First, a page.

Shailaja Kasaju and Her Startup, Tekka
Social entrepreneur rightfully claimed the EntrepreneuHER win with her startup Tekka, which is working on its self-sustainability mission to promote local resources and local manpower by creating quality products that are accessible to people inside the country and out, hence aiming to increase production inside the country. Their products come from nooks and crannies of the country, with stories of local entrepreneurs behind them, reflecting authenticity and traditional values in them. To support the local entrepreneurs Tekka provides training and development, mentorship and connection to the market. So far, they have helped rural community people, especially empowering women, in handmade products made out of crochet, banana fiver, pashmina, and packaged food. This is done by sustainably sourced local materials of each respective community, with utmost care to quality maintenance, and helping the local community to improve their living standard by utilizing their skills. The products are sold through local markets, fairs, and also online.
For Shailaja, working with and for the community started really early, since 2008 when she started working for an educational consultancy. She has done a number of fundraisers and projects dedicated towards uplifting the lives of people. She fondly recalls the “vagina monologue” being her first fundraiser, where they featured victims of human trafficking. They told stories about how they were shunned by society after returned after being rescued. Shailaja shares “What we observed was, due to them being shunned, they ended up returning to sex work. So, the fundraiser campaign was to help find an alternative job so that this trend of them going back to illegal sex work ended”. This was a “turning point” for her as it made her realize the impact of social movements on the lives of many people, and that she could change lives if she kept on doing what she was doing.
Shailaja shares that the first concept for Tekka was birthed when she was volunteering in the Sindhupalchowk district of Nepal, and the huge megaquake struck the region in 2015. The majority of houses collapsed and people were living in tents in the fields on which they were dependent for agriculture. After the earthquake Shailaja busied herself with many relief packages for people, ranging from food to sanitary pads, to even scholarships for the local students. However, she also realized that these were immediate responses to the disasters and temporary and a longer-term strategy was required to help uplift the people of the region in the long run. Working with a NGO, she held a community meeting with the women and discussed with them what they think would help to raise their lives, and the response she got was that the women wanted to be empowered enough to earn for themselves. She took crochet dolls to the village and taught the women to crochet, which was a very affordable option at the moment, and which was embraced with much enthusiasm. Not only did crocheting help them open an avenue for revenue but the women also found a safe space where they could come together, talk to each other while crocheting, and it gave them a “sense of relief” at the moment where everything around was daunting.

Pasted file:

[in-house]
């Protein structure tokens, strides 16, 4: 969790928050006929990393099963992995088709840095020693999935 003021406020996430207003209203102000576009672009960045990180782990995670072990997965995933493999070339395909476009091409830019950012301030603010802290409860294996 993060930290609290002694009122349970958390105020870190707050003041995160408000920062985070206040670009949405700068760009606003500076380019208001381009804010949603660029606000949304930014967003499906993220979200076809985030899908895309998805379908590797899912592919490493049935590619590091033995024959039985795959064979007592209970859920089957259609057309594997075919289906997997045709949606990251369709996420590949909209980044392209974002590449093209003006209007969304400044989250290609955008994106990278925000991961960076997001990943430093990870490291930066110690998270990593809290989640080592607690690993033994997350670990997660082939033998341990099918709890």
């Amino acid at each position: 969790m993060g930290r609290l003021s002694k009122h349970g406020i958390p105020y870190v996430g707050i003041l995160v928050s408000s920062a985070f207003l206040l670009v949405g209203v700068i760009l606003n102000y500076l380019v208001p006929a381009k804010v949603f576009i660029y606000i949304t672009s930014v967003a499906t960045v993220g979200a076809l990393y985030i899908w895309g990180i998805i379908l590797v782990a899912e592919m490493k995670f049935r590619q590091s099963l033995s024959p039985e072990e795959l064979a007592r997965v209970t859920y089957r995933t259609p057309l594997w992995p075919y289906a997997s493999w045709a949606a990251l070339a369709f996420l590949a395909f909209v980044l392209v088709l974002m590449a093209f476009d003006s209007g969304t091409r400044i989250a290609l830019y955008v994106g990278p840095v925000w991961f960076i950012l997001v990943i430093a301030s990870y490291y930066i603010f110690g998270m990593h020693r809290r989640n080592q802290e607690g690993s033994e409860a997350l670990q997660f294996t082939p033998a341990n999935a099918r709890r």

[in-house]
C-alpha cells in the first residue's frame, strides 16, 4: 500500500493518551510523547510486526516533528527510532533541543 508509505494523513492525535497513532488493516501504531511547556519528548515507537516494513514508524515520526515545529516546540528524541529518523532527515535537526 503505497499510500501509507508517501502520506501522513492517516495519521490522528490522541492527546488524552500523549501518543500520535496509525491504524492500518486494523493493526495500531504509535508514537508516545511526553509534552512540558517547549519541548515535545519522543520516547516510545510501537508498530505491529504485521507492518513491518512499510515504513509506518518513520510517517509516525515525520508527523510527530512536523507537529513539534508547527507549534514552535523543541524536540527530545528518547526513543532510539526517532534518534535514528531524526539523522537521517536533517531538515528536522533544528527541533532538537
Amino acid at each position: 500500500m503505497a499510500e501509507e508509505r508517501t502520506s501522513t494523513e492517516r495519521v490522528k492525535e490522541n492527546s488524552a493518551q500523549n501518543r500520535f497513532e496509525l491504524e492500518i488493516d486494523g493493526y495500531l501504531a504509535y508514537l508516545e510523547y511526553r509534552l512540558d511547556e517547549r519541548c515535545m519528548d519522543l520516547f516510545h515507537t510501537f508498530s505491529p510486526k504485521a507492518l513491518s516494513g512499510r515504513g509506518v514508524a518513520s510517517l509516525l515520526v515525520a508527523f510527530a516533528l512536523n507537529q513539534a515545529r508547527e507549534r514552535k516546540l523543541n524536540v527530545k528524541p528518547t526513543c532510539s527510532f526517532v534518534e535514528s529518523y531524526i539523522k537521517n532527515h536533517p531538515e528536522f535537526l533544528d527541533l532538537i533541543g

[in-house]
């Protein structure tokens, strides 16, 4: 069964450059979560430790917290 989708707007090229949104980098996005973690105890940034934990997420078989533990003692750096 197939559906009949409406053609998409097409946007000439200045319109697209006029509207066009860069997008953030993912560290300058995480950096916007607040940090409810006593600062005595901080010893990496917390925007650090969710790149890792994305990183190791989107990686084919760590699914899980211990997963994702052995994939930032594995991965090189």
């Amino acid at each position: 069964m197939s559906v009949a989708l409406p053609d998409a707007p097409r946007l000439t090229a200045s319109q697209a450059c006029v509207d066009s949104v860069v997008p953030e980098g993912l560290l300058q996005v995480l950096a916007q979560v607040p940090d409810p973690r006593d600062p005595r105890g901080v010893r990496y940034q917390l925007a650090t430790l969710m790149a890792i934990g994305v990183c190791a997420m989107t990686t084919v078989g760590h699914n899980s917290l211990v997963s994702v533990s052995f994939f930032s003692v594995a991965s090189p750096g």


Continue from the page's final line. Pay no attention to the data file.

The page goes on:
While these moments paved way for Shailaja towards social entrepreneurship, it has taken her lots of effort, research, and work to bring Tekka to where it is today. When she started out, social entrepreneurship was a fairly new concept, and she took a lot of time to design Tekka. As theirs was not a funded company, it caused many limitations. However, Shailaja shares “when you have limited resources, you become more creative”. They opted for lots of waste minimizing and cost-cutting options, which even led their company to be even more sustainable. Impact-oriented Shailaja has found it highly satisfying to work for the community with her startups. Moments, when women found their safe work in the workspace, connecting them to opportunities and market, seeing their self-confidence and entire life improving, has made her journey worth all the effort. With the community women she worked with, she did not limit them only to handicraft and Tekka but connected them to many other opportunities as per their interest, whether it be studying further, or bakery, or even journalism!
As a winner of EntrepreneuHER Shailaja shares that the program not only gave recognition to her efforts but also gave her practical classes on bookkeeping, business canvas, and other professional business organization, which made her question her own ways and improve during the process! Going forward with the winning Tekka, Shailaja wants it to be an online hub for all handmade products. “I want it to support the women who are making such handicrafts at home but aren’t getting proper access market. I want it to be a hub for these women to channelize their hard work and effort, not just in a few districts, but all over Nepal”. Shailaja has had a wonderful journey with Tekka, and has a long way to go. In Shailaja’s own words “t’s not about how many people you’ve affected, but about how much you could affect their lives, even though it means it is just one person. That is what defines success for me. The warmth and love they show to you is something that should matter. This motivates you to go back and help the community even more. That acts as all the incentive you need.”
To up and coming entrepreneurs, Shailaja says “Everybody has their up and down moments. You just have to believe yourself and keep going because there will surely be a point where you’ll succeed!”
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